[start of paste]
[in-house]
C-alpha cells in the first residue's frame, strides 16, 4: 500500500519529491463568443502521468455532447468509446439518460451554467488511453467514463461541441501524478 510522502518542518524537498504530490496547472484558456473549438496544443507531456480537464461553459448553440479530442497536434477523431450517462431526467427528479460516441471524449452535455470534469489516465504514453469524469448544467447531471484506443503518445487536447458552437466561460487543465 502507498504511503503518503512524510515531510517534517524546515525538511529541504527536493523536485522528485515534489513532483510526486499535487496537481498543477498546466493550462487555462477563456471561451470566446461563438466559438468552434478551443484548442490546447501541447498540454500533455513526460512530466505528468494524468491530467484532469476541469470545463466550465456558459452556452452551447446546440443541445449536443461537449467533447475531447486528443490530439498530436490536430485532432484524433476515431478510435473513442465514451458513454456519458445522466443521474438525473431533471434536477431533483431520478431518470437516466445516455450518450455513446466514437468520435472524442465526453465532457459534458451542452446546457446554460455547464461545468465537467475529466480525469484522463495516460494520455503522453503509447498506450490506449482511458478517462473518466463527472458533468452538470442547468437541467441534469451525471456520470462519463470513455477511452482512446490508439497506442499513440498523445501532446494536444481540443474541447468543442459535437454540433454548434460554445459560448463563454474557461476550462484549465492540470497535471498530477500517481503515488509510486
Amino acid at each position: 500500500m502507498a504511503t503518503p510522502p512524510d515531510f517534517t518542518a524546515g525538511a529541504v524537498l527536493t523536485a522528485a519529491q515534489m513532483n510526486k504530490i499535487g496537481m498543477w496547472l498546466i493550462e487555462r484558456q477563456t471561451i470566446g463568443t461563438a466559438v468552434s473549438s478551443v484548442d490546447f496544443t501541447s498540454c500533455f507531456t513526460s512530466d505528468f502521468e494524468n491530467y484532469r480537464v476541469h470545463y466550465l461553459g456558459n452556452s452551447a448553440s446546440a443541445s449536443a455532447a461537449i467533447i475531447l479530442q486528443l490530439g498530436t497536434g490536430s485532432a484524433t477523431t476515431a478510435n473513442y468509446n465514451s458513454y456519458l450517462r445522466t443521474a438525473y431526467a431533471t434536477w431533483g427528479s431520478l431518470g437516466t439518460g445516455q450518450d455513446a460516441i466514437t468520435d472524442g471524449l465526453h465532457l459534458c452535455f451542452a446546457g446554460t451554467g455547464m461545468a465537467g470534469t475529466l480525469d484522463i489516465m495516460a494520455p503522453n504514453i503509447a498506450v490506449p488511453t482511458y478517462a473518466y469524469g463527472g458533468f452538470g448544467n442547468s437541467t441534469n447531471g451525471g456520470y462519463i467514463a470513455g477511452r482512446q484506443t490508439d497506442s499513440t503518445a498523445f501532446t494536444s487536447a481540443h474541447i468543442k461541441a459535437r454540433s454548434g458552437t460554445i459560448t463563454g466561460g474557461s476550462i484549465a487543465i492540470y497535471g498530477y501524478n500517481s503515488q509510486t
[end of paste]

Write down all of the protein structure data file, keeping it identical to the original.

[in-house]
C-alpha cells in the first residue's frame, strides 16, 4: 500500500519529491463568443502521468455532447468509446439518460451554467488511453467514463461541441501524478 510522502518542518524537498504530490496547472484558456473549438496544443507531456480537464461553459448553440479530442497536434477523431450517462431526467427528479460516441471524449452535455470534469489516465504514453469524469448544467447531471484506443503518445487536447458552437466561460487543465 502507498504511503503518503512524510515531510517534517524546515525538511529541504527536493523536485522528485515534489513532483510526486499535487496537481498543477498546466493550462487555462477563456471561451470566446461563438466559438468552434478551443484548442490546447501541447498540454500533455513526460512530466505528468494524468491530467484532469476541469470545463466550465456558459452556452452551447446546440443541445449536443461537449467533447475531447486528443490530439498530436490536430485532432484524433476515431478510435473513442465514451458513454456519458445522466443521474438525473431533471434536477431533483431520478431518470437516466445516455450518450455513446466514437468520435472524442465526453465532457459534458451542452446546457446554460455547464461545468465537467475529466480525469484522463495516460494520455503522453503509447498506450490506449482511458478517462473518466463527472458533468452538470442547468437541467441534469451525471456520470462519463470513455477511452482512446490508439497506442499513440498523445501532446494536444481540443474541447468543442459535437454540433454548434460554445459560448463563454474557461476550462484549465492540470497535471498530477500517481503515488509510486
Amino acid at each position: 500500500m502507498a504511503t503518503p510522502p512524510d515531510f517534517t518542518a524546515g525538511a529541504v524537498l527536493t523536485a522528485a519529491q515534489m513532483n510526486k504530490i499535487g496537481m498543477w496547472l498546466i493550462e487555462r484558456q477563456t471561451i470566446g463568443t461563438a466559438v468552434s473549438s478551443v484548442d490546447f496544443t501541447s498540454c500533455f507531456t513526460s512530466d505528468f502521468e494524468n491530467y484532469r480537464v476541469h470545463y466550465l461553459g456558459n452556452s452551447a448553440s446546440a443541445s449536443a455532447a461537449i467533447i475531447l479530442q486528443l490530439g498530436t497536434g490536430s485532432a484524433t477523431t476515431a478510435n473513442y468509446n465514451s458513454y456519458l450517462r445522466t443521474a438525473y431526467a431533471t434536477w431533483g427528479s431520478l431518470g437516466t439518460g445516455q450518450d455513446a460516441i466514437t468520435d472524442g471524449l465526453h465532457l459534458c452535455f451542452a446546457g446554460t451554467g455547464m461545468a465537467g470534469t475529466l480525469d484522463i489516465m495516460a494520455p503522453n504514453i503509447a498506450v490506449p488511453t482511458y478517462a473518466y469524469g463527472g458533468f452538470g448544467n442547468s437541467t441534469n447531471g451525471g456520470y462519463i467514463a470513455g477511452r482512446q484506443t490508439d497506442s499513440t503518445a498523445f501532446t494536444s487536447a481540443h474541447i468543442k461541441a459535437r454540433s454548434g458552437t460554445i459560448t463563454g466561460g474557461s476550462i484549465a487543465i492540470y497535471g498530477y501524478n500517481s503515488q509510486t